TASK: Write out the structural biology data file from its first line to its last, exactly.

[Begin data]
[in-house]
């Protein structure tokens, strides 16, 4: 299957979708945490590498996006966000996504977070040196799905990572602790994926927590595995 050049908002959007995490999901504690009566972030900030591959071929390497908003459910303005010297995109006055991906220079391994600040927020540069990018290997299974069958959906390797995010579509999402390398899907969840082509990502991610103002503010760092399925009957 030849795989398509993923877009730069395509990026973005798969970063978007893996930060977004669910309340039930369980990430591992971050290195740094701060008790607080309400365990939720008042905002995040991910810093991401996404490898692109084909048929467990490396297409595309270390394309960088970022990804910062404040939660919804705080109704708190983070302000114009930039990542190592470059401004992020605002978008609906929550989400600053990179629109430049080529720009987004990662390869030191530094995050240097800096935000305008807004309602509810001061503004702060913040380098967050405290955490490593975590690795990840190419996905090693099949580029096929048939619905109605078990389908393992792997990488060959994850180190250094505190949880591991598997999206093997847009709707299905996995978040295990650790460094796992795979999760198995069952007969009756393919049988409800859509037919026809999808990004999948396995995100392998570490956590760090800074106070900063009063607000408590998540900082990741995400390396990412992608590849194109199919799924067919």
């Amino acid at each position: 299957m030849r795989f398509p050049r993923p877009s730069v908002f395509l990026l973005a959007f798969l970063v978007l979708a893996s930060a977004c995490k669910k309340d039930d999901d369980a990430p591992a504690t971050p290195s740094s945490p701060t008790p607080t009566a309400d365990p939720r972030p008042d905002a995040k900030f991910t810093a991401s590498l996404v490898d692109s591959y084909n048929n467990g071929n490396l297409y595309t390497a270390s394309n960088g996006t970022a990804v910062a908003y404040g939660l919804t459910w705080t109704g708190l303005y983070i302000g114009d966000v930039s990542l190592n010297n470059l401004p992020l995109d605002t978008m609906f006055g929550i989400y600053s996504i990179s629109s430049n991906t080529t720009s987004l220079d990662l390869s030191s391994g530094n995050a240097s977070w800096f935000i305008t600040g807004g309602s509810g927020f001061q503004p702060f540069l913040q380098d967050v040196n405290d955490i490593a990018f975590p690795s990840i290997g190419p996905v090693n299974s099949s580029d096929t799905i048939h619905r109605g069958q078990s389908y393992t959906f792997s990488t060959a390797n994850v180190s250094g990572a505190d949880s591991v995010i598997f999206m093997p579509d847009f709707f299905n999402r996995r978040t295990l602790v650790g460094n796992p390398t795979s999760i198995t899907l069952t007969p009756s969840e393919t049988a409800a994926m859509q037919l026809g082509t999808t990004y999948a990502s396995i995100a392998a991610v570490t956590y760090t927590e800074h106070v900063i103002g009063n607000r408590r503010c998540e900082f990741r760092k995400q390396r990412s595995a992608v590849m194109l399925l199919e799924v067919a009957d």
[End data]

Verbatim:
[in-house]
């Protein structure tokens, strides 16, 4: 299957979708945490590498996006966000996504977070040196799905990572602790994926927590595995 050049908002959007995490999901504690009566972030900030591959071929390497908003459910303005010297995109006055991906220079391994600040927020540069990018290997299974069958959906390797995010579509999402390398899907969840082509990502991610103002503010760092399925009957 030849795989398509993923877009730069395509990026973005798969970063978007893996930060977004669910309340039930369980990430591992971050290195740094701060008790607080309400365990939720008042905002995040991910810093991401996404490898692109084909048929467990490396297409595309270390394309960088970022990804910062404040939660919804705080109704708190983070302000114009930039990542190592470059401004992020605002978008609906929550989400600053990179629109430049080529720009987004990662390869030191530094995050240097800096935000305008807004309602509810001061503004702060913040380098967050405290955490490593975590690795990840190419996905090693099949580029096929048939619905109605078990389908393992792997990488060959994850180190250094505190949880591991598997999206093997847009709707299905996995978040295990650790460094796992795979999760198995069952007969009756393919049988409800859509037919026809999808990004999948396995995100392998570490956590760090800074106070900063009063607000408590998540900082990741995400390396990412992608590849194109199919799924067919």
């Amino acid at each position: 299957m030849r795989f398509p050049r993923p877009s730069v908002f395509l990026l973005a959007f798969l970063v978007l979708a893996s930060a977004c995490k669910k309340d039930d999901d369980a990430p591992a504690t971050p290195s740094s945490p701060t008790p607080t009566a309400d365990p939720r972030p008042d905002a995040k900030f991910t810093a991401s590498l996404v490898d692109s591959y084909n048929n467990g071929n490396l297409y595309t390497a270390s394309n960088g996006t970022a990804v910062a908003y404040g939660l919804t459910w705080t109704g708190l303005y983070i302000g114009d966000v930039s990542l190592n010297n470059l401004p992020l995109d605002t978008m609906f006055g929550i989400y600053s996504i990179s629109s430049n991906t080529t720009s987004l220079d990662l390869s030191s391994g530094n995050a240097s977070w800096f935000i305008t600040g807004g309602s509810g927020f001061q503004p702060f540069l913040q380098d967050v040196n405290d955490i490593a990018f975590p690795s990840i290997g190419p996905v090693n299974s099949s580029d096929t799905i048939h619905r109605g069958q078990s389908y393992t959906f792997s990488t060959a390797n994850v180190s250094g990572a505190d949880s591991v995010i598997f999206m093997p579509d847009f709707f299905n999402r996995r978040t295990l602790v650790g460094n796992p390398t795979s999760i198995t899907l069952t007969p009756s969840e393919t049988a409800a994926m859509q037919l026809g082509t999808t990004y999948a990502s396995i995100a392998a991610v570490t956590y760090t927590e800074h106070v900063i103002g009063n607000r408590r503010c998540e900082f990741r760092k995400q390396r990412s595995a992608v590849m194109l399925l199919e799924v067919a009957d």